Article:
FOX: It's a matter of when it passes not if. But it'll take a little bit more times. And after that, Democrats are hoping to move forward with their Democratic-only budget bill. Then, they will have a vote on voting rights legislation.

And then they will depart for the August recess. A lot of moving parts right now but the bipartisan infrastructure bill is going to get pushed off to just a few more days -- on Capitol Hill for CNN, I am Lauren Fox.


BRUNHUBER: It's a race against the clock as crews battle the massive Dixie fire, tearing through California. We take a look at where things stand right now, after the break. Stay with us.




BRUNHUBER: It's a devastating scene in northern California, after the massive Dixie fire leveled the town of Greenville. The fire, now the third largest in state history, burning through almost 700 square miles.

Now to give you a sense of scale, that is more than twice the size of New York City. So right now, the Dixie fire is only 21 percent contained and it is still growing. That means it is a race against time for crews battling the flames. CNN's Camila Bernal is there.


CAMILA BERNAL, CNN CORRESPONDENT: It is dry and it is hot. And the fire is spreading so quickly, in many cases, it is impossible to stop. Firefighters with 20 or 30 years of experience said they've never seen a fire like this one.

They describe the Dixie Fire as having frightening behavior. Over the weekend, the focus is to find people who are still unaccounted for.

Law enforcement saying that they have already found some but they will continue to search over the next couple of days. Firefighters are working around the clock to contain the Dixie fire, which already has destroyed around 200 structures. They say, around 14,000 others are still at risk.

The River Fire, which is around 100 miles from where I am at the moment.


BERNAL: Also destroying about 100 structures. So a lot of work still to be done in this area.

These two fires, essentially surrounding the town of Paradise, which was destroyed in 2018, by the Camp Fire. We spoke to Franci Lamb, who owned a home in Paradise and lost everything she had. She says, she understands what people are going, through right, now who have lost everything.


FRANCI LAMB, FORMER PARADISE RESIDENT: I would take them in in a heartbeat. They need a place to shower. They need a place to get some food. They need a place to sleep. And they need to be hugged. They need to be held and told that it will get better. It Will get better. It did get better for us but it took a long time, a long time.

BERNAL: And after the Camp Fire, Franci Lamb bought an RV. It is full of food, supplies and she is ready to go, in case she has to evacuate one more time.

In the meantime, however, she is dealing with the smoke, as are many other people in this area. Some of the counties here even telling people to not go outside, because the air quality is unhealthy. That smoke, affecting not just people in this state but other states, that are nowhere near this fire -- Camila Bernal, CNN, Chico, California.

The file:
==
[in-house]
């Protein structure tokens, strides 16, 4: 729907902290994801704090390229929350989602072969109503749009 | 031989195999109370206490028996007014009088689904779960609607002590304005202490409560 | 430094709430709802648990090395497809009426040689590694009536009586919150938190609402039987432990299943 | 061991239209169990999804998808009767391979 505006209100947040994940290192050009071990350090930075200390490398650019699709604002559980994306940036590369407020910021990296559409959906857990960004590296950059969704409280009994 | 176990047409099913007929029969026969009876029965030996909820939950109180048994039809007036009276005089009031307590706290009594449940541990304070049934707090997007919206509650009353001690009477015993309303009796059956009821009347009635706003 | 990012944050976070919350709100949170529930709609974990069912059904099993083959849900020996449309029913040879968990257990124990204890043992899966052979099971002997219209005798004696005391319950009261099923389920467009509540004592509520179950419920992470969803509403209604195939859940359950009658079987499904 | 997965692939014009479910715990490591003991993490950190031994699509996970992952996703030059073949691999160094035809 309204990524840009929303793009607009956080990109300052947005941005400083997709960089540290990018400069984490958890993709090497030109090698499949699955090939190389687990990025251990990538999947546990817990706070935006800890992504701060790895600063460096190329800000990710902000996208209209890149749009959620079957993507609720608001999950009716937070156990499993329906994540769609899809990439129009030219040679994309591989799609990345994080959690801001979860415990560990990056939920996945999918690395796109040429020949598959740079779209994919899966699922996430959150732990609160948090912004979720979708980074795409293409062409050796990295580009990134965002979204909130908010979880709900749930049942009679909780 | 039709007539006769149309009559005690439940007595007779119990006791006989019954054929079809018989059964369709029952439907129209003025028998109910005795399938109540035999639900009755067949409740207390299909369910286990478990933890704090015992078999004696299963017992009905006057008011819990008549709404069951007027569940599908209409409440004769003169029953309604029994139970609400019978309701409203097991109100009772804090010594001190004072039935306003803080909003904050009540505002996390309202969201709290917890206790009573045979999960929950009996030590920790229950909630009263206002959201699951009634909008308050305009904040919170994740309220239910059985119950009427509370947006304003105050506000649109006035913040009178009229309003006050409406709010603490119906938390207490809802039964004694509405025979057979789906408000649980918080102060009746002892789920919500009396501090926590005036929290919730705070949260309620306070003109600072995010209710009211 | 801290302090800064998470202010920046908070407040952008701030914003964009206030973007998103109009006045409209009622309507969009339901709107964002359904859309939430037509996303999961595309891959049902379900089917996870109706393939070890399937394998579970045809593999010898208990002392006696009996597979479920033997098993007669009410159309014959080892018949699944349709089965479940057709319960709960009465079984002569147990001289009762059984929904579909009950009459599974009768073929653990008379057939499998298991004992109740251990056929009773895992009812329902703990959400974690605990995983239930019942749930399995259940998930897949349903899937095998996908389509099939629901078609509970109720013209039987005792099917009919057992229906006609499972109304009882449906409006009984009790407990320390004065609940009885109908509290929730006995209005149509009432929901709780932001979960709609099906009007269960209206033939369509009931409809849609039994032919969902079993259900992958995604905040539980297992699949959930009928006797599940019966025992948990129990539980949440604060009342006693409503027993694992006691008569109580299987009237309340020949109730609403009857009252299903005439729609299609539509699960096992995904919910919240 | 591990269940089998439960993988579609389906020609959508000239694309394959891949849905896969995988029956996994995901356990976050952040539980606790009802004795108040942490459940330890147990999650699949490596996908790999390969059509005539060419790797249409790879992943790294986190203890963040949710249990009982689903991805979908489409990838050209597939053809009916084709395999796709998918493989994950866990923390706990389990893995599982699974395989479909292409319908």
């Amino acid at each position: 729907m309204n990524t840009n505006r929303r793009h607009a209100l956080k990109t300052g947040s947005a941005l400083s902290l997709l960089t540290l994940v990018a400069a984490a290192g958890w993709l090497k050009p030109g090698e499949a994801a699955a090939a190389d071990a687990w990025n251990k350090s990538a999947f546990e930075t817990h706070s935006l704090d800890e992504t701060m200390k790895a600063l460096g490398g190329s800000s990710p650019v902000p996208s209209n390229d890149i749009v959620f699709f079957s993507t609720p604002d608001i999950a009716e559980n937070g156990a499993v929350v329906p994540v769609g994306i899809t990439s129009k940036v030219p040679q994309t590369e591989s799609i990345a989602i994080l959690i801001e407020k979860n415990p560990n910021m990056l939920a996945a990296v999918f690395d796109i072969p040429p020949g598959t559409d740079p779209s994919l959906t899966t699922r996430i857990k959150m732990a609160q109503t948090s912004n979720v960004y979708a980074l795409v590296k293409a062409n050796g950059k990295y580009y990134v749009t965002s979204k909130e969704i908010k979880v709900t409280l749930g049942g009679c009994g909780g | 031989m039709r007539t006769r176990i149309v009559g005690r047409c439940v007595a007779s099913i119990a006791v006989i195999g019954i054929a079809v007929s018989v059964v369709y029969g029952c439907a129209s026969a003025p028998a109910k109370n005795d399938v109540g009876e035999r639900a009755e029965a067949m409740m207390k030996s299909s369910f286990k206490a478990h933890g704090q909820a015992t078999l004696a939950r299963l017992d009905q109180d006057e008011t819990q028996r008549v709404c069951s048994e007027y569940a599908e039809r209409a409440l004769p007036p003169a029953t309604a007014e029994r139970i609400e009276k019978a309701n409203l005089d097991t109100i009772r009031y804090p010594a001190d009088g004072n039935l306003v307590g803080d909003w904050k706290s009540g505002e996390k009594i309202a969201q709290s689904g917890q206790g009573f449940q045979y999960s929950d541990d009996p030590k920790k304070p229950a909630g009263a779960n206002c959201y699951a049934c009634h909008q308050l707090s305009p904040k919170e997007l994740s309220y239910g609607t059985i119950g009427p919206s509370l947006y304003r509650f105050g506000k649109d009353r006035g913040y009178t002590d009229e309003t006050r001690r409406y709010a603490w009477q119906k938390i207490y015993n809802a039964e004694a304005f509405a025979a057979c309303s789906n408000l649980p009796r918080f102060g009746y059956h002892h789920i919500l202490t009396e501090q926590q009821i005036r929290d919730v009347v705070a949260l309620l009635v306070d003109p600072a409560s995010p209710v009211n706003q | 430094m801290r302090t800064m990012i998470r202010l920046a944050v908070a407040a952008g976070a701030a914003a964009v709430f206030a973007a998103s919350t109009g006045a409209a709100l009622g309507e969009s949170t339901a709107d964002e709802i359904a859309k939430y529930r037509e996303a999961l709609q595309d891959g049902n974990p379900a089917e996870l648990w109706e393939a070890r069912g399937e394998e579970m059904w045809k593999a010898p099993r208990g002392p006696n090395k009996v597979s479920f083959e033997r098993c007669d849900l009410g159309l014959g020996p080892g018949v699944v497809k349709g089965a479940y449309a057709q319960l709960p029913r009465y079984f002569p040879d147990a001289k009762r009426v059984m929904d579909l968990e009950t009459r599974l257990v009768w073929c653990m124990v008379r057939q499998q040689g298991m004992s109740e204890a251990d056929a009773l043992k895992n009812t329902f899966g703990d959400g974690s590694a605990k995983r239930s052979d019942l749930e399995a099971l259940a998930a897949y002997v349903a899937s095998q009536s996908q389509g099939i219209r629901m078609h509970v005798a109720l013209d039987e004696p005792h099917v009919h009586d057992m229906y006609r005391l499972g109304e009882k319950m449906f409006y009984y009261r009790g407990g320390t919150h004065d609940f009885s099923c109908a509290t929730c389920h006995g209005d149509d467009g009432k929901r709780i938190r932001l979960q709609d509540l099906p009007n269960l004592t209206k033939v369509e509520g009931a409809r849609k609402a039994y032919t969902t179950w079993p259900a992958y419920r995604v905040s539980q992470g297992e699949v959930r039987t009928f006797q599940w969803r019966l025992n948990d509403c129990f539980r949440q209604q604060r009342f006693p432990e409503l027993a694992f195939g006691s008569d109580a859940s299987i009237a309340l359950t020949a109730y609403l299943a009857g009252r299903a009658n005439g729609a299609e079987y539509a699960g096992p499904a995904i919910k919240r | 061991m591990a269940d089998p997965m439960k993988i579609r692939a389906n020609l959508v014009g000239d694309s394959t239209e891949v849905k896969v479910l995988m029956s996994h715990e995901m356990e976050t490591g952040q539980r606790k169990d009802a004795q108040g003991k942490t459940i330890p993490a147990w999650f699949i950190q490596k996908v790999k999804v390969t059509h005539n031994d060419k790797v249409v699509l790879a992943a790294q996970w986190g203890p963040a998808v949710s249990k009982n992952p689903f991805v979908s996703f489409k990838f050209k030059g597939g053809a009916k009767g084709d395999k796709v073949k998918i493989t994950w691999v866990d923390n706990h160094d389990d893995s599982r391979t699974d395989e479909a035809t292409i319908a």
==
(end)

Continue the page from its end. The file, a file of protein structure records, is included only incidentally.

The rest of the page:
BRUNHUBER: Dozens of wildfires, burning right now, in Greece. Officials say that firefighters are waging, a quote, "very big battle," especially with this huge fire, on the island of Evia. All of the residents there have been evacuated to the coast. And, fires in Athens have already caused massive devastation.

Elinda Labropoulou joins me now from a town, just outside of the capital city.

Just looking behind you there, the scene tells its own story. They have been trying to contain these fires for some 6 days now.

Have they managed to make much progress?

ELINDA LABROPOULOU, JOURNALIST: The news from Athens is much better today, fortunately. It seems that firefighters have managed to contain the large fire but, as you can, see the devastation behind me is just immense.

Everywhere you look, it's just charred trees. And residents here are talking about the lungs of Athens being destroyed. The biggest fires, at the moment are as you said on the island of Evia, where they still have mass evacuations of populations of people, who have gathered on the beaches there.

And, they are waiting to be transferred if they need to. Large fires are also burning in the Peloponnese, the temperatures have fortunately dropped a little but at the same time strong winds continue to blow in Greece. So the firefighters are going to have a very tough time, today containing these large blazes that, are still, burning.

BRUNHUBER: Thank you so much, Elinda Labropoulou in Greece.

An Olympic champion in the pool and a master with wool. We speak with British diver, Tom Daley, about his time at the Tokyo games. Stick with us.